Head Quarters, Pompton-plains [N.J.] July 11th 171
Parole: Alexandria.Countersigns: Arnold.
The army to pitch their tents to night and to morrow morning at gun-firing if the weather is good to strike them, and prepare every thing, with the greatest dispatch, for a march2—In case of rain in the morning, the tents are to remain standing, unless particular orders are given to the contrary. No kind of baggage, besides the tents, to be taken out of the waggons—Immediately after the morning gun, the General to be beaten thro’ the line instead of the Revellie3—Two field pieces fired from the park of artillery to be the signal for marching—The same order of march to be in force to morrow—Each division will station the necessary guards about its own encampment.
The separate Column of baggage to march under the direction, and agreeable to the orders, of the Quarter Master General.
Varick transcript, DLC:GW. The copyist inadvertently wrote “1780” in the dateline.
1. According to local tradition, while at Pompton Plains GW headquartered at a small frame house on the banks of the Wanaque River owned by Capt. Arent Schuyler.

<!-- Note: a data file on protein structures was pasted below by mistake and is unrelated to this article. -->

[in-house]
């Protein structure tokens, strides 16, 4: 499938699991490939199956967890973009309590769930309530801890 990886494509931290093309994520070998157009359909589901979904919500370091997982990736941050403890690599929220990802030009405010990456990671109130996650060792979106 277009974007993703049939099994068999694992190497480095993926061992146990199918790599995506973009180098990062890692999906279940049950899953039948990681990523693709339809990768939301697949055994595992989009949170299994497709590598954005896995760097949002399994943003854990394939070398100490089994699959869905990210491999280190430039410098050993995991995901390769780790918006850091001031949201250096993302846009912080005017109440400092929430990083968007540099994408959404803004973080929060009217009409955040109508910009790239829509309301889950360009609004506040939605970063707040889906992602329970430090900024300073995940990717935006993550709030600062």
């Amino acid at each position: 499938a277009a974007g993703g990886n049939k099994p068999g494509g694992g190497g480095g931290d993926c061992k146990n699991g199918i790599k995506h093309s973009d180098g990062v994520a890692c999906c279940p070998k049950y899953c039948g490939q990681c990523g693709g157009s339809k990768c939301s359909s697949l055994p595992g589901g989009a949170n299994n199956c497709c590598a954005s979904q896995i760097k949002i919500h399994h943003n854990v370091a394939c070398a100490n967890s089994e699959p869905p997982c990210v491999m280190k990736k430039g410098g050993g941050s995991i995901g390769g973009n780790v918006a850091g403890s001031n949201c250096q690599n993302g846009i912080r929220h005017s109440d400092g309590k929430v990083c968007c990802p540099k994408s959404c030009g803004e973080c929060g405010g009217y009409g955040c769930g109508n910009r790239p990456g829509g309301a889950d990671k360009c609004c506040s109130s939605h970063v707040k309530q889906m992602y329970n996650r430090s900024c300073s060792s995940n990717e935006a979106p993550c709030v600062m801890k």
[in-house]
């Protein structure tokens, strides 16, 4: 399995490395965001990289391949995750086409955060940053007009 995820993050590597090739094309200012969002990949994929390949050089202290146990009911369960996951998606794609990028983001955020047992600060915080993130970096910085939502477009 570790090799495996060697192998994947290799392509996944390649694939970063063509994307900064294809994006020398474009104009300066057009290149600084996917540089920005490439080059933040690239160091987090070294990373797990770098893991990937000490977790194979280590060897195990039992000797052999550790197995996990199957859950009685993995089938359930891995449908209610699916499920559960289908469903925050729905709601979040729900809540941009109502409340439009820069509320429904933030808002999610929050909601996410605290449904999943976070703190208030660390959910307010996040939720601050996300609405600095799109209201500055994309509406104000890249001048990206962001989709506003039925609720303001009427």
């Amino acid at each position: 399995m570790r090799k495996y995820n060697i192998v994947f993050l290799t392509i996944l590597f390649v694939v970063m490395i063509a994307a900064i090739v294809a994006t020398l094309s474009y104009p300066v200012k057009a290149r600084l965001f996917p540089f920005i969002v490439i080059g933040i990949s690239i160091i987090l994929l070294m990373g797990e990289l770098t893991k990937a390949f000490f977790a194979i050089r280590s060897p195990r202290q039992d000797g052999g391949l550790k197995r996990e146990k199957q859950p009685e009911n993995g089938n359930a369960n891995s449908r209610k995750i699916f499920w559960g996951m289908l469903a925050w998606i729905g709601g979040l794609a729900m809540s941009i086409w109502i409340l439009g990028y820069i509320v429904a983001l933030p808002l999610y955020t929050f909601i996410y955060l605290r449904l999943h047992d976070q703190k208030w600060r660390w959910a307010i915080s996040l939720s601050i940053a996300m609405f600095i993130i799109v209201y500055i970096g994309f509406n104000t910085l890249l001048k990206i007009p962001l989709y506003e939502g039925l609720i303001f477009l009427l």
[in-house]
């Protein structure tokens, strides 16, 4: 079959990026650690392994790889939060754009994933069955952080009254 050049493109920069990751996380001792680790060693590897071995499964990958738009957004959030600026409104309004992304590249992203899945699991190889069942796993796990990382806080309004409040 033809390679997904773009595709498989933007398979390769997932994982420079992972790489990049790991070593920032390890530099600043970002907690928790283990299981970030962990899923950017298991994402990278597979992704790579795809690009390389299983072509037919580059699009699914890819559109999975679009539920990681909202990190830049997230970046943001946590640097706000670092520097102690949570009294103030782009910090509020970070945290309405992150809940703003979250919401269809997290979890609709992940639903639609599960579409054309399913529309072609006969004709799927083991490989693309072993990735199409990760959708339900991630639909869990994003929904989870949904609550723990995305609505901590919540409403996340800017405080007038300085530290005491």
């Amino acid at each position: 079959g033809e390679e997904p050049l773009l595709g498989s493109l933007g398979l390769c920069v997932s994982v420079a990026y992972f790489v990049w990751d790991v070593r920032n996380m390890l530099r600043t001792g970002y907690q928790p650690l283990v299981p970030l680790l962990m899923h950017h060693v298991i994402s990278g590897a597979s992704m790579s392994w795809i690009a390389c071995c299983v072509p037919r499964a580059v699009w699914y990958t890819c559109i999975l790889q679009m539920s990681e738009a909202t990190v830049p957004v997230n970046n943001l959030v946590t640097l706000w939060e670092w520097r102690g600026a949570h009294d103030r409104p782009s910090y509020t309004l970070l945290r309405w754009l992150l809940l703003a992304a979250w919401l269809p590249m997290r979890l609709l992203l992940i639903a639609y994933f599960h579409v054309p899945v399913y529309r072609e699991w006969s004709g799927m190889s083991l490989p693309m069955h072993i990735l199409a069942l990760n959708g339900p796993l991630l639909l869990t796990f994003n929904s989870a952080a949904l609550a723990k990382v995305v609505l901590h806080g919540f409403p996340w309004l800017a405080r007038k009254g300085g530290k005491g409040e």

2. On this date GW’s aide-de-camp Tench Tilghman also sent the following orders to Col. Daniel Morgan: “Upon a presumption that the Enemy intend to move either up the North or East River our Army marched this Morning from Morris Town and will proceed leisurely towards the Clove, unless we have some certain intelligence that they intend southward. Colo. Dayton who is at Elizabeth Town watching the Motions of the Fleet will give you immediate information which way they go. If up the East or North River, you will follow directly, keeping upon the right Flank of the main Army. The Road is rather better than the one we march. You need not harrass your Men, but come on leisurely, if there is any occasion to hurry we will send an express to you” (NN: Myers Collection, Daniel Morgan Papers).
3. Baron von Steuben’s 1779 drill manual says that “The General is to be beat only when the whole are to march, and is the signal to strike the tents, and prepare for the march. . . . The Reveille is beat at day-break, and is the signal for the soldiers to rise, and the centries to leave off challenging” (Steuben, Regulations description begins [Friedrich Wilhelm von Steuben]. Regulations for the Order and Discipline of the Troops of the United States. Philadelphia, 1779. description ends , 91).